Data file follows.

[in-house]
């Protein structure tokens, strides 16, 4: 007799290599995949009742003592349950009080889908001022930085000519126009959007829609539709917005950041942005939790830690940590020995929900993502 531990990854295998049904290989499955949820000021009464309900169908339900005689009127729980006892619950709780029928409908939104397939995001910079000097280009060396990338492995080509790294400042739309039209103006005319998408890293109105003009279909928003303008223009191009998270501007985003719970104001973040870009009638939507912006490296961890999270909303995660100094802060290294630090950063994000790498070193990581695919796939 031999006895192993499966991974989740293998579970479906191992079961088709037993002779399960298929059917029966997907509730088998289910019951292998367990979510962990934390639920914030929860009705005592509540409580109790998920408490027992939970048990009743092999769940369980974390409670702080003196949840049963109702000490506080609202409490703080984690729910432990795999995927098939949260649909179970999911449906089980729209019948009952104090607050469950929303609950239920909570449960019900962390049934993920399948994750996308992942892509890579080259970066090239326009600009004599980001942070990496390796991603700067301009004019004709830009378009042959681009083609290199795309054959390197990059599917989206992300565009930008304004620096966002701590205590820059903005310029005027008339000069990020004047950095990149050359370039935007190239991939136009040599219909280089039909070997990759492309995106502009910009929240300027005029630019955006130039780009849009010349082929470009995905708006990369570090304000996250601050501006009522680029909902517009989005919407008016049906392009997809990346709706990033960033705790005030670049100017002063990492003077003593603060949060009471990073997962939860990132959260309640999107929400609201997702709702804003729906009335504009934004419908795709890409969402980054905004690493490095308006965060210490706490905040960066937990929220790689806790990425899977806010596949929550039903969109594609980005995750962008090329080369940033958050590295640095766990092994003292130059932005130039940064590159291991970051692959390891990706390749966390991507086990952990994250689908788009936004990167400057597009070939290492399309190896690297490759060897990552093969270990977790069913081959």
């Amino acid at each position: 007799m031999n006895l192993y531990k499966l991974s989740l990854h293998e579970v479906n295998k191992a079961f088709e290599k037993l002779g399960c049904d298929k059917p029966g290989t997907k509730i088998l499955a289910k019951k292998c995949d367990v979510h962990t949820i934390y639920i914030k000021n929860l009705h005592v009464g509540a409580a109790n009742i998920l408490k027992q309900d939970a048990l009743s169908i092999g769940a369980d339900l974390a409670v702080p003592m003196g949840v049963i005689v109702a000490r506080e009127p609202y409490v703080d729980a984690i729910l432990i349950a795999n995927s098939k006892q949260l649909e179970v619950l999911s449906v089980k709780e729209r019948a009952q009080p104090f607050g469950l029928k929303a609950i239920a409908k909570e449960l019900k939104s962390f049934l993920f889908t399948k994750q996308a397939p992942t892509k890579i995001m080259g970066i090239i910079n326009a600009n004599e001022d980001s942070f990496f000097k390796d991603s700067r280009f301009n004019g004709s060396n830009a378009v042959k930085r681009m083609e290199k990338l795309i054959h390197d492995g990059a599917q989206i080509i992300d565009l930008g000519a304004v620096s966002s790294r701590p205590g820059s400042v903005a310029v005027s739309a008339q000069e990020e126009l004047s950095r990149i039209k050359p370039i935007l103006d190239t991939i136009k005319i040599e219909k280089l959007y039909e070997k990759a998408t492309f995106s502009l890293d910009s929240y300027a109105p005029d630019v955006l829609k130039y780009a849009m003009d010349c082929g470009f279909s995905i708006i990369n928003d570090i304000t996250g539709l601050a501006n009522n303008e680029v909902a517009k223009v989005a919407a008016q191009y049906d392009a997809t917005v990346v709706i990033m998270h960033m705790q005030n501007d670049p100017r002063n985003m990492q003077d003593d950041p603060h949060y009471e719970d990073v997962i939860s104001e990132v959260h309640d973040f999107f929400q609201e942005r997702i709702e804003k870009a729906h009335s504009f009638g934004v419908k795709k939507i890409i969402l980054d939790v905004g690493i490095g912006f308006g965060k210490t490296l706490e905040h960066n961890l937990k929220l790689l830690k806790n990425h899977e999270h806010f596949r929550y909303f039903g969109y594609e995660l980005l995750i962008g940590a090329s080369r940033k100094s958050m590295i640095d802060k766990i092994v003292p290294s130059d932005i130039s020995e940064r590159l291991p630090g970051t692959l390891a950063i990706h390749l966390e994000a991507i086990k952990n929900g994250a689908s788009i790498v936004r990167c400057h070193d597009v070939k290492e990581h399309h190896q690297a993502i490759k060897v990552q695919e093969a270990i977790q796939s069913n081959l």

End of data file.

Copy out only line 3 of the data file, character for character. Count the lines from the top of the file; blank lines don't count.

């Amino acid at each position: 007799m031999n006895l192993y531990k499966l991974s989740l990854h293998e579970v479906n295998k191992a079961f088709e290599k037993l002779g399960c049904d298929k059917p029966g290989t997907k509730i088998l499955a289910k019951k292998c995949d367990v979510h962990t949820i934390y639920i914030k000021n929860l009705h005592v009464g509540a409580a109790n009742i998920l408490k027992q309900d939970a048990l009743s169908i092999g769940a369980d339900l974390a409670v702080p003592m003196g949840v049963i005689v109702a000490r506080e009127p609202y409490v703080d729980a984690i729910l432990i349950a795999n995927s098939k006892q949260l649909e179970v619950l999911s449906v089980k709780e729209r019948a009952q009080p104090f607050g469950l029928k929303a609950i239920a409908k909570e449960l019900k939104s962390f049934l993920f889908t399948k994750q996308a397939p992942t892509k890579i995001m080259g970066i090239i910079n326009a600009n004599e001022d980001s942070f990496f000097k390796d991603s700067r280009f301009n004019g004709s060396n830009a378009v042959k930085r681009m083609e290199k990338l795309i054959h390197d492995g990059a599917q989206i080509i992300d565009l930008g000519a304004v620096s966002s790294r701590p205590g820059s400042v903005a310029v005027s739309a008339q000069e990020e126009l004047s950095r990149i039209k050359p370039i935007l103006d190239t991939i136009k005319i040599e219909k280089l959007y039909e070997k990759a998408t492309f995106s502009l890293d910009s929240y300027a109105p005029d630019v955006l829609k130039y780009a849009m003009d010349c082929g470009f279909s995905i708006i990369n928003d570090i304000t996250g539709l601050a501006n009522n303008e680029v909902a517009k223009v989005a919407a008016q191009y049906d392009a997809t917005v990346v709706i990033m998270h960033m705790q005030n501007d670049p100017r002063n985003m990492q003077d003593d950041p603060h949060y009471e719970d990073v997962i939860s104001e990132v959260h309640d973040f999107f929400q609201e942005r997702i709702e804003k870009a729906h009335s504009f009638g934004v419908k795709k939507i890409i969402l980054d939790v905004g690493i490095g912006f308006g965060k210490t490296l706490e905040h960066n961890l937990k929220l790689l830690k806790n990425h899977e999270h806010f596949r929550y909303f039903g969109y594609e995660l980005l995750i962008g940590a090329s080369r940033k100094s958050m590295i640095d802060k766990i092994v003292p290294s130059d932005i130039s020995e940064r590159l291991p630090g970051t692959l390891a950063i990706h390749l966390e994000a991507i086990k952990n929900g994250a689908s788009i790498v936004r990167c400057h070193d597009v070939k290492e990581h399309h190896q690297a993502i490759k060897v990552q695919e093969a270990i977790q796939s069913n081959l």